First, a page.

have an adopted city program which is positively brilliant. They did such a
good job in organizing a Canadian town to adopt an area in Basra. Seems like
another idea that some might be interested in.
Basra is tense. The British soldiers are wearing their
helmets and look like they are ready to shoot at anything! This was a surprise
to me as I was ready for soldiers wearing Beret's as I had heard they were
doing and who were "relaxed". I didn't find this at all.
We return to Baghdad tomorrow when I hope that I can send
this out before it becomes a novel. From news reports I had heard that the
security situation in Basrah was "better" under the British but I
actually did not see this at all. Because this is a smaller city the presence
of the military seems much closer to me and the soldiers are absolutely on
guard no doubt due to recent attacks.
We went to the market and out to eat and I walked about
freely. We ran into fully armed Iraqi soldiers and British soldiers who had
closed off a small area in the market place so that their comrades could do
some shopping. Everyone was in full gear. I got some very strange looks from
the Brit's but didn't talk to anyone. I felt far safer walking around as I was
than shopping with guards.
The process of rebuilding Iraq seems so hopeless what with
the filth and devastation caused from the sanctions and the wars but what is
the most encouraging thing for me is the overwhelming spirit of the people
that I have met and come to know. They are absolutely charming. We traveled
throughout without any concerns and though I met UN staff here who have guards
that are paid astronomical fee's (one with two guards who are paid $800. per
day!) it hasn't occurred to me yet that there is any grave danger.
I did meet one of the drivers from LIFE who's brother was
drug from his car a few days ago, and shot in the leg as his car was stolen so
I suppose "safety" is relative. I am staying here in a hotel where
there are UN cars parked outside so security seems okay. There was shooting
last night just outside my hotel room but I suspect that it might have been
because someone was trying to steal parts from the vans.
We went with one of the Engineers of LIFE's house today in
a small and simple neighborhood. It was so nice to meet a lovely family in
their own home. Everyone invited me to stay with them on my next trip to
Basrah and not in a hotel. Typical in this part of the world. In Palestine I
was going to spend a few days with a family and ended up staying with them
three months. I consider them to be my "family" in Palestine.
I never finished my online diary about my trip to Iraq but
feel with all of the latest violence that I must let friends know that I am
safe in Pakistan if anyone is safe. We reached yesterday and are forty five
minutes from the Afghanistan boarder. The planes are flying over us as we are
not far from the area where a "high level" official is surrounded.
Sad that Pakistani's are killing Pakistani's in this battle.
My visit to Iraq has left such a lasting impression on me
and I left with a vow to return as soon as possible. Who knows what the future
holds but it was an experience of a life time. I met some of the most
wonderful people working hard to bring Iraq together while at the same time I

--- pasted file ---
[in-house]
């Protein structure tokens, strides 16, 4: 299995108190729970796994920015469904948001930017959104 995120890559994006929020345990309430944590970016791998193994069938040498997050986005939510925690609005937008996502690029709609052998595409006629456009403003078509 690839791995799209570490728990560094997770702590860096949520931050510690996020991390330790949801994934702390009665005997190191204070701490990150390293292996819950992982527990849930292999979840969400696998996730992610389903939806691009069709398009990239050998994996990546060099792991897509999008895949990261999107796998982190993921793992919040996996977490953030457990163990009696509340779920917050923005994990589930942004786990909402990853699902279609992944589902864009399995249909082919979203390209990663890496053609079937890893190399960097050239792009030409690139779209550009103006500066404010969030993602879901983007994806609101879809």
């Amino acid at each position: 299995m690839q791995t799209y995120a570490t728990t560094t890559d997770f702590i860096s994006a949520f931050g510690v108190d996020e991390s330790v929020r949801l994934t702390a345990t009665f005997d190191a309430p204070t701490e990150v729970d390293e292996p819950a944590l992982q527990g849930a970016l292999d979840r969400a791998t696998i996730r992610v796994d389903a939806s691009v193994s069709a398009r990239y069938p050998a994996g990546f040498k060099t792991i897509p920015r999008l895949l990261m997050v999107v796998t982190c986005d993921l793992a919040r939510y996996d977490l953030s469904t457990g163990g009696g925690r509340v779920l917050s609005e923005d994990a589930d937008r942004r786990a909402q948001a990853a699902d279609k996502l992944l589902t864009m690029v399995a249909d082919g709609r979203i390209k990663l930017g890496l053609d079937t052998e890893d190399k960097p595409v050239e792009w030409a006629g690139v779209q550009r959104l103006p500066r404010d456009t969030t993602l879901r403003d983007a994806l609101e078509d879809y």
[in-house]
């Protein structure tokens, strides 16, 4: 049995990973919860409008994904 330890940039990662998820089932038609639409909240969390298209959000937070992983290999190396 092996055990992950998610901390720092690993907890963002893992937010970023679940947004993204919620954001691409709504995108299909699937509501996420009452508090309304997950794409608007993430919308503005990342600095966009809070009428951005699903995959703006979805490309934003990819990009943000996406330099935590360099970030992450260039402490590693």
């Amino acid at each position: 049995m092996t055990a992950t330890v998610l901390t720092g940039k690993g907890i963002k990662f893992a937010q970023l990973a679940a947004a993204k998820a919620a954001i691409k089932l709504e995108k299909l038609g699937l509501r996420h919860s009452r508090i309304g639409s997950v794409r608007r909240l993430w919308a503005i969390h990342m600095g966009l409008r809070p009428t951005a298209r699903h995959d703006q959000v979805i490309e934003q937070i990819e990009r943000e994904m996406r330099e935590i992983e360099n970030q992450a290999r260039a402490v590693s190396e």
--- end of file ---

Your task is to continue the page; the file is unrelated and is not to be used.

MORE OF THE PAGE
heard countless stories of the horror of living under occupation. To say that
Iraq is a "better" place than in was a year ago is to forget the
reality that many people led ordinary lives under a brutal dictator and under
even a more brutal and oppressive system of sanctions which made life a living
hell. Better and worse cannot be so simply defined. I am not going to finish
my final thoughts with a political statement but imposed Democracy when you
are terrified to leave your home is worthless. The number of children going to
school in Iraq has decreased. The number of girls going to school has fallen
dramatically. The city lives in terror of a loved one being kidnapped and held
for a ransom they cannot pay.
The latest news sums much up and hopefully American's will
not ignore the number of deaths in the latest hotels throughout Iraq
(including the one that I stayed and wrote from in Basrah!) The fact that
eight aid workers were killed in eight days makes my writings seem almost
petty and irreverant to those lives that were lost but I personally did not
feel threatned nor would I delay my return.
There is a message for all of us in what is happening in
Iraq. We have the choice to hear that message or not. The violence is tragic,
heartbreaking and totally predictable.
What can we do to help? What can I do to help? This is a
question that I struggle with. Our ride out of Baghdad was a time for both
Vicki and I to reflect on what we had experienced in the days spent there. The
tragedy in Spain a country where millions opposed the war in Iraq hit us hard.
The further bloody tragedies in Iraq are as hard to bear because all of those
people have become more than canned TV rioters whose pictures dominate the
news. They are real people with families they love, precious children, and
people striving so hard for a better life.
I will be leaving for Afghanistan soon and am heartbroken
from the stories that I hear of what is happening there. Another war with the
common man, woman, child as a forgotten victim. We will be distributing wheel
chairs throughout the country that were distributed by the Wheel Chair
Foundation in America and were stored as no NGO was willing to travel the
country to distribute them. Thousands have already been given out and we go
back to finish giving them to the people and also to distribute text books.
With love to all,